Evaluating multiple-choice exams in large introductory physics courses

Article English OPEN
Michael Scott ; Tim Stelzer ; Gary Gladding (2006)
  • Publisher: American Physical Society
  • Journal: Physical Review Special Topics. Physics Education Research (issn: 1554-9178)
  • Related identifiers: doi: 10.1103/PhysRevSTPER.2.020102
  • Subject: Special aspects of education | Large introductory physics courses | Multiple-choice exams | LC8-6691
    mesheuropmc: education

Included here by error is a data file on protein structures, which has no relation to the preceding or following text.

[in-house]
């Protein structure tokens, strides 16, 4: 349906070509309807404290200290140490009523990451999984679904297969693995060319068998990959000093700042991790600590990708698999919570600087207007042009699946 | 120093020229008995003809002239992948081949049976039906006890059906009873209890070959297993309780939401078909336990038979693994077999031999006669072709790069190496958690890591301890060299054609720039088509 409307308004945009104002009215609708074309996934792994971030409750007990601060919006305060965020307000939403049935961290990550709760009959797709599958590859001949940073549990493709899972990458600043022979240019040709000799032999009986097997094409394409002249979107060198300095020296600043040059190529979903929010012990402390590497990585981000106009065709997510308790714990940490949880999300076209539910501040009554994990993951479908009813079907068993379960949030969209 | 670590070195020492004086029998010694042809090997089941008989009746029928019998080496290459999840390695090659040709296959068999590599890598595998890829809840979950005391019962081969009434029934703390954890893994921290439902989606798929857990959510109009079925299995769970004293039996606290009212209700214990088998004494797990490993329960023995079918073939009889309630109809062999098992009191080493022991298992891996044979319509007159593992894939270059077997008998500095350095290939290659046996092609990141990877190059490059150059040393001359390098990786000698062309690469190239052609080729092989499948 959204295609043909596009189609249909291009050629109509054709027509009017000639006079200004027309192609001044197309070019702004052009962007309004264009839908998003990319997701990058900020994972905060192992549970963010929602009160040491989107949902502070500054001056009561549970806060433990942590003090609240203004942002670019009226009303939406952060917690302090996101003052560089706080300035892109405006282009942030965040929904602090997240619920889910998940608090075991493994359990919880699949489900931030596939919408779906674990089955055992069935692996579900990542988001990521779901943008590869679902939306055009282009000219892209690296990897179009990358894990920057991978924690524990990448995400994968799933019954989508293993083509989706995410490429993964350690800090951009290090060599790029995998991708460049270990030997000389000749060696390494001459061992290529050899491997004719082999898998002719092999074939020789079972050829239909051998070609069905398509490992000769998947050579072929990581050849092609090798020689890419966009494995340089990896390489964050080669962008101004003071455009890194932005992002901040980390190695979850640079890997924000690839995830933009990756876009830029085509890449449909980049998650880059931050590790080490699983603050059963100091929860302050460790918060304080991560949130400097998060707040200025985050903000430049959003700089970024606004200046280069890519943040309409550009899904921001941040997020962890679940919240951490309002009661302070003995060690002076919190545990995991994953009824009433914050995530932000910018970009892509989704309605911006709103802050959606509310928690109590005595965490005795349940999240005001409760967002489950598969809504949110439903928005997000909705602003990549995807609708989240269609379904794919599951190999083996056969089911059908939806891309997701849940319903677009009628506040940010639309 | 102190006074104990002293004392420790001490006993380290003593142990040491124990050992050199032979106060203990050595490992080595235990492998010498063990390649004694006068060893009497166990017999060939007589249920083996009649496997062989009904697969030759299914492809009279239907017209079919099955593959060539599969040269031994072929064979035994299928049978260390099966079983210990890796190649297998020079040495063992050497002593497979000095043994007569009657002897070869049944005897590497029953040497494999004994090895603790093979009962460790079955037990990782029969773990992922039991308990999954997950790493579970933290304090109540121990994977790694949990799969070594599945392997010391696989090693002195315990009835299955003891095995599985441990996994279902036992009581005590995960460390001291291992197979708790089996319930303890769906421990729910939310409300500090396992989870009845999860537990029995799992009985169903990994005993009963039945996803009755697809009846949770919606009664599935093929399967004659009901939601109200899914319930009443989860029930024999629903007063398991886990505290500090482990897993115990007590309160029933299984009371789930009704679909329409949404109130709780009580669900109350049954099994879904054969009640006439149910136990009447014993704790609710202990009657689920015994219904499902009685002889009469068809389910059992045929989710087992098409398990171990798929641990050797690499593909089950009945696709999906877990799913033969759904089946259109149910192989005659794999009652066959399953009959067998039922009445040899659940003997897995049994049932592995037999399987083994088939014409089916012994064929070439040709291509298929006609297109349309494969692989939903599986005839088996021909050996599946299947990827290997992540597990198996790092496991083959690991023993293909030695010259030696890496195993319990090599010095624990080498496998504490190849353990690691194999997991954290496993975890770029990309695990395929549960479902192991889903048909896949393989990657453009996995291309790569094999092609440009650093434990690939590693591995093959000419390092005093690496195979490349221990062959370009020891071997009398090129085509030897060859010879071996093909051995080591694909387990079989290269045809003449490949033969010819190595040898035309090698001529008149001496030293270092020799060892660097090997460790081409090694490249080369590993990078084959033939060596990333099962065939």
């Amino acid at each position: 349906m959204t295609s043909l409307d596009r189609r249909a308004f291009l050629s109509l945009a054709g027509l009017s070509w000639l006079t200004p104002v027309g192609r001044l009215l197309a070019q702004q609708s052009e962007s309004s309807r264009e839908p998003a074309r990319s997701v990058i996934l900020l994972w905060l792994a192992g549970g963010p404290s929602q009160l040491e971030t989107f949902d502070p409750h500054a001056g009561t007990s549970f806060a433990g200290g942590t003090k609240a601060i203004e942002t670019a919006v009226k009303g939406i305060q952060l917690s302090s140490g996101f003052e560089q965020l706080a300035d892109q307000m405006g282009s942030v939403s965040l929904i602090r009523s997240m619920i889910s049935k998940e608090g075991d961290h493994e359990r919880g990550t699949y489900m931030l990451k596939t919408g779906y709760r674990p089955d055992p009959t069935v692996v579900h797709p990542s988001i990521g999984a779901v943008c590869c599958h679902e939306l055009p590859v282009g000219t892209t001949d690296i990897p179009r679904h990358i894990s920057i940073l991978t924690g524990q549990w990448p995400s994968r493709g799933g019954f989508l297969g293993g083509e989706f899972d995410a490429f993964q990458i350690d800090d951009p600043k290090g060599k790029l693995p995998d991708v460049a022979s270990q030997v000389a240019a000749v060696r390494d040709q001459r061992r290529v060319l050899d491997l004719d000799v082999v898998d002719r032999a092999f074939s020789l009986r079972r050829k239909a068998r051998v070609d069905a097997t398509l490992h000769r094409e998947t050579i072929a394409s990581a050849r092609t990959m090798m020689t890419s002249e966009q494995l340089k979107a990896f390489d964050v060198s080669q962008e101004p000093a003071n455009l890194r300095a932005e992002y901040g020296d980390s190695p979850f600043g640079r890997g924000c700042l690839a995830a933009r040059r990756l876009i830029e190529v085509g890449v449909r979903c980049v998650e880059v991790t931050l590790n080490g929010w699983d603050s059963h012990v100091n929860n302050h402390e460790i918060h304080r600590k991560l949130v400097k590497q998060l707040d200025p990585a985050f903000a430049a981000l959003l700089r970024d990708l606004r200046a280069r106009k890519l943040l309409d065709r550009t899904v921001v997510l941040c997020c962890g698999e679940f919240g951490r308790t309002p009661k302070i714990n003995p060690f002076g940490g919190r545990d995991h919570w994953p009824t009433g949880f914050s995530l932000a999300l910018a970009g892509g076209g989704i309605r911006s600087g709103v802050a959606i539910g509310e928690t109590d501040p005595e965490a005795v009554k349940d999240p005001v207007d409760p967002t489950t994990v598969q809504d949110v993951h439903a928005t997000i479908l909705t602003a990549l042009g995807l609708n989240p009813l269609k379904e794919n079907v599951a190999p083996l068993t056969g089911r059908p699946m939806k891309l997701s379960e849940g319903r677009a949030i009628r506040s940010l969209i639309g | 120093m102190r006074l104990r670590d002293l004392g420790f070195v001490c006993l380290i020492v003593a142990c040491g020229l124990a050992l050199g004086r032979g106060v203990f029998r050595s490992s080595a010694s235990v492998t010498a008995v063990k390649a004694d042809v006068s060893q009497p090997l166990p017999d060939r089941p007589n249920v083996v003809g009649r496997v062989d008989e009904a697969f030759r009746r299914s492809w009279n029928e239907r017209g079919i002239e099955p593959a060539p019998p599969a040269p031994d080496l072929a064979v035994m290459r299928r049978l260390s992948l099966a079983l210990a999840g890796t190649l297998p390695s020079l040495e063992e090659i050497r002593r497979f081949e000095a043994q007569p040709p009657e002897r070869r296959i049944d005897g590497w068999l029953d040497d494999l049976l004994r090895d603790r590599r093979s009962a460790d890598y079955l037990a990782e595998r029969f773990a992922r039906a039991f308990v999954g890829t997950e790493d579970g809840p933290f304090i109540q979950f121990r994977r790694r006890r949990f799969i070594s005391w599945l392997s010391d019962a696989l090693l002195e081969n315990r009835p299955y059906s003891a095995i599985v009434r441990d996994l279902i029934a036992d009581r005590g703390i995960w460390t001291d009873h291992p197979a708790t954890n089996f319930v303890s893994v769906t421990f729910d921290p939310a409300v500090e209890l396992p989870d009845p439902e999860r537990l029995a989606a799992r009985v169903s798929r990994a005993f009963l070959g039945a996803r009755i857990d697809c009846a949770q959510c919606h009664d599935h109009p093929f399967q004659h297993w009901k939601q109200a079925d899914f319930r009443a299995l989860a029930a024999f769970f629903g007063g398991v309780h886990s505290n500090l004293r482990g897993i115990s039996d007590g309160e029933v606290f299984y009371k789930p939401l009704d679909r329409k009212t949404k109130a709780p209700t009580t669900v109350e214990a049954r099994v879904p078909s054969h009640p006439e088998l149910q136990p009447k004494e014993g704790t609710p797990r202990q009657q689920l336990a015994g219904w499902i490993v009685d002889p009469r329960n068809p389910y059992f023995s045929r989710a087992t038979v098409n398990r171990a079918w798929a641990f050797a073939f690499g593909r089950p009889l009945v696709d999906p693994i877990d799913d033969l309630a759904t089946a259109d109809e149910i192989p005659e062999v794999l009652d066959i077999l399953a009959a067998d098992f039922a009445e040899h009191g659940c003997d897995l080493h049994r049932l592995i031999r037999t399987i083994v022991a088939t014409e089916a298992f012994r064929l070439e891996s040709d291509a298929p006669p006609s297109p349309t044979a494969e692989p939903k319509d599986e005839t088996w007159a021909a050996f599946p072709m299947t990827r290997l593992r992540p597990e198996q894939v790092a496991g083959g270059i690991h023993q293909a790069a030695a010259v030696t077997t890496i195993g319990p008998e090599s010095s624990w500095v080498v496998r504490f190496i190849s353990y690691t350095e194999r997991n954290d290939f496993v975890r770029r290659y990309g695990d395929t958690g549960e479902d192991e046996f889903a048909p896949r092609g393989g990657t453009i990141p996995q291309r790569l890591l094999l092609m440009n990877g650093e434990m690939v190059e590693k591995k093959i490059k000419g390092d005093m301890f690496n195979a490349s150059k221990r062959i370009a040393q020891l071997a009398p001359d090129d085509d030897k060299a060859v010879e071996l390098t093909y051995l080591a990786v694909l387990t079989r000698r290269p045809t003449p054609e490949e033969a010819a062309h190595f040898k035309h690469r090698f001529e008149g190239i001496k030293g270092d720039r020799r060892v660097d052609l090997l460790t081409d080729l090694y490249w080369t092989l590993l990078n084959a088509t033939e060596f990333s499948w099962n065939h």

The reliability and validity of professionally written multiple-choice exams have been extensively studied for exams such as the SAT, graduate record examination, and the force concept inventory. Much of the success of these multiple-choice exams is attributed to the careful construction of each question, as well as each response. In this study, the reliability and validity of scores from multiple-choice exams written for and administered in the large introductory physics courses at the University of Illinois, Urbana-Champaign were investigated. The reliability of exam scores over the course of a semester results in approximately a 3% uncertainty in students’ total semester exam score. This semester test score uncertainty yields an uncertainty in the students’ assigned letter grade that is less than 1/3 of a letter grade. To study the validity of exam scores, a subset of students were ranked independently based on their multiple-choice score, graded explanations, and student interviews. The ranking of these students based on their multiple-choice score was found to be consistent with the ranking assigned by physics instructors based on the students’ written explanations (r>0.94 at the 95% confidence level) and oral interviews (r=0.94_{−0.09}^{+0.06}).
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